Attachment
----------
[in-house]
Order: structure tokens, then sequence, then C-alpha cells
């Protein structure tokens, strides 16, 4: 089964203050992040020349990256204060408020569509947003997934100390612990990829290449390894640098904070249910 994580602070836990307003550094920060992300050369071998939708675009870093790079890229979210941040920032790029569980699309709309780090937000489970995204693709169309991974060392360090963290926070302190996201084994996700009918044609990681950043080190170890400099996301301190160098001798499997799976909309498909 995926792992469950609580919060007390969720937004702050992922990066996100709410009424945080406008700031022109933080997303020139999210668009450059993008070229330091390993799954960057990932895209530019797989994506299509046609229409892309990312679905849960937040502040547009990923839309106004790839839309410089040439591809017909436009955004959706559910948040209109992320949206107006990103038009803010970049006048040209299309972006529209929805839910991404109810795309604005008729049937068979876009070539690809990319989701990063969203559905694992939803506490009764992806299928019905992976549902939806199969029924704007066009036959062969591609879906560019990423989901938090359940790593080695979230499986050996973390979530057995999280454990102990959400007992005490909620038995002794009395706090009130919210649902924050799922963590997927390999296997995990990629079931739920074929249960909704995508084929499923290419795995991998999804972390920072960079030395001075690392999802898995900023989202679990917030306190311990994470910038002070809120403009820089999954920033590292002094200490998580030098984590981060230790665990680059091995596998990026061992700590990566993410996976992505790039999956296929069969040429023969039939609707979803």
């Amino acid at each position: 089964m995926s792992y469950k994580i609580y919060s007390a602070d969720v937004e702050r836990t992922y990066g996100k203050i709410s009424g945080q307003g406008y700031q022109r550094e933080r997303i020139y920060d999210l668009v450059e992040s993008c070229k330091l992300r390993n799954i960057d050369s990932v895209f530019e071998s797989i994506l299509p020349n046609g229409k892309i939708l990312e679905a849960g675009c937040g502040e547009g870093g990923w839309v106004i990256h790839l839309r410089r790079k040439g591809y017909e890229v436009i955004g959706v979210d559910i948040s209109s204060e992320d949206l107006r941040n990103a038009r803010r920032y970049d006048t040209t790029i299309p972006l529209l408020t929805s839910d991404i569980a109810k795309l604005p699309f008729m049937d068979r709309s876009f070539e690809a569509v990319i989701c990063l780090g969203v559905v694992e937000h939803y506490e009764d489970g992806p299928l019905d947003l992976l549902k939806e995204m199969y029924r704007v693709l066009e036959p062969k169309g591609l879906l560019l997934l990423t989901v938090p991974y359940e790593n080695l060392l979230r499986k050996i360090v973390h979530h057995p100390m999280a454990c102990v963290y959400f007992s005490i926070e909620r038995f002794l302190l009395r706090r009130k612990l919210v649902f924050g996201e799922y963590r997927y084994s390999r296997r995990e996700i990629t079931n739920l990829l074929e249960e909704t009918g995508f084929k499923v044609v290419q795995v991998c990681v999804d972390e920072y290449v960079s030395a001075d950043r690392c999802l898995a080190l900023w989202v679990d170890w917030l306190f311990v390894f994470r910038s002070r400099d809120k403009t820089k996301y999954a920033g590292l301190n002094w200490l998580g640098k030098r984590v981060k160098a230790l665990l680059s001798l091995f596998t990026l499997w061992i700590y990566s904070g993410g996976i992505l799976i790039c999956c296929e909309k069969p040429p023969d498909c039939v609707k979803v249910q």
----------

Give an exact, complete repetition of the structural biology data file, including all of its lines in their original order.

[in-house]
Order: structure tokens, then sequence, then C-alpha cells
């Protein structure tokens, strides 16, 4: 089964203050992040020349990256204060408020569509947003997934100390612990990829290449390894640098904070249910 994580602070836990307003550094920060992300050369071998939708675009870093790079890229979210941040920032790029569980699309709309780090937000489970995204693709169309991974060392360090963290926070302190996201084994996700009918044609990681950043080190170890400099996301301190160098001798499997799976909309498909 995926792992469950609580919060007390969720937004702050992922990066996100709410009424945080406008700031022109933080997303020139999210668009450059993008070229330091390993799954960057990932895209530019797989994506299509046609229409892309990312679905849960937040502040547009990923839309106004790839839309410089040439591809017909436009955004959706559910948040209109992320949206107006990103038009803010970049006048040209299309972006529209929805839910991404109810795309604005008729049937068979876009070539690809990319989701990063969203559905694992939803506490009764992806299928019905992976549902939806199969029924704007066009036959062969591609879906560019990423989901938090359940790593080695979230499986050996973390979530057995999280454990102990959400007992005490909620038995002794009395706090009130919210649902924050799922963590997927390999296997995990990629079931739920074929249960909704995508084929499923290419795995991998999804972390920072960079030395001075690392999802898995900023989202679990917030306190311990994470910038002070809120403009820089999954920033590292002094200490998580030098984590981060230790665990680059091995596998990026061992700590990566993410996976992505790039999956296929069969040429023969039939609707979803």
């Amino acid at each position: 089964m995926s792992y469950k994580i609580y919060s007390a602070d969720v937004e702050r836990t992922y990066g996100k203050i709410s009424g945080q307003g406008y700031q022109r550094e933080r997303i020139y920060d999210l668009v450059e992040s993008c070229k330091l992300r390993n799954i960057d050369s990932v895209f530019e071998s797989i994506l299509p020349n046609g229409k892309i939708l990312e679905a849960g675009c937040g502040e547009g870093g990923w839309v106004i990256h790839l839309r410089r790079k040439g591809y017909e890229v436009i955004g959706v979210d559910i948040s209109s204060e992320d949206l107006r941040n990103a038009r803010r920032y970049d006048t040209t790029i299309p972006l529209l408020t929805s839910d991404i569980a109810k795309l604005p699309f008729m049937d068979r709309s876009f070539e690809a569509v990319i989701c990063l780090g969203v559905v694992e937000h939803y506490e009764d489970g992806p299928l019905d947003l992976l549902k939806e995204m199969y029924r704007v693709l066009e036959p062969k169309g591609l879906l560019l997934l990423t989901v938090p991974y359940e790593n080695l060392l979230r499986k050996i360090v973390h979530h057995p100390m999280a454990c102990v963290y959400f007992s005490i926070e909620r038995f002794l302190l009395r706090r009130k612990l919210v649902f924050g996201e799922y963590r997927y084994s390999r296997r995990e996700i990629t079931n739920l990829l074929e249960e909704t009918g995508f084929k499923v044609v290419q795995v991998c990681v999804d972390e920072y290449v960079s030395a001075d950043r690392c999802l898995a080190l900023w989202v679990d170890w917030l306190f311990v390894f994470r910038s002070r400099d809120k403009t820089k996301y999954a920033g590292l301190n002094w200490l998580g640098k030098r984590v981060k160098a230790l665990l680059s001798l091995f596998t990026l499997w061992i700590y990566s904070g993410g996976i992505l799976i790039c999956c296929e909309k069969p040429p023969d498909c039939v609707k979803v249910q």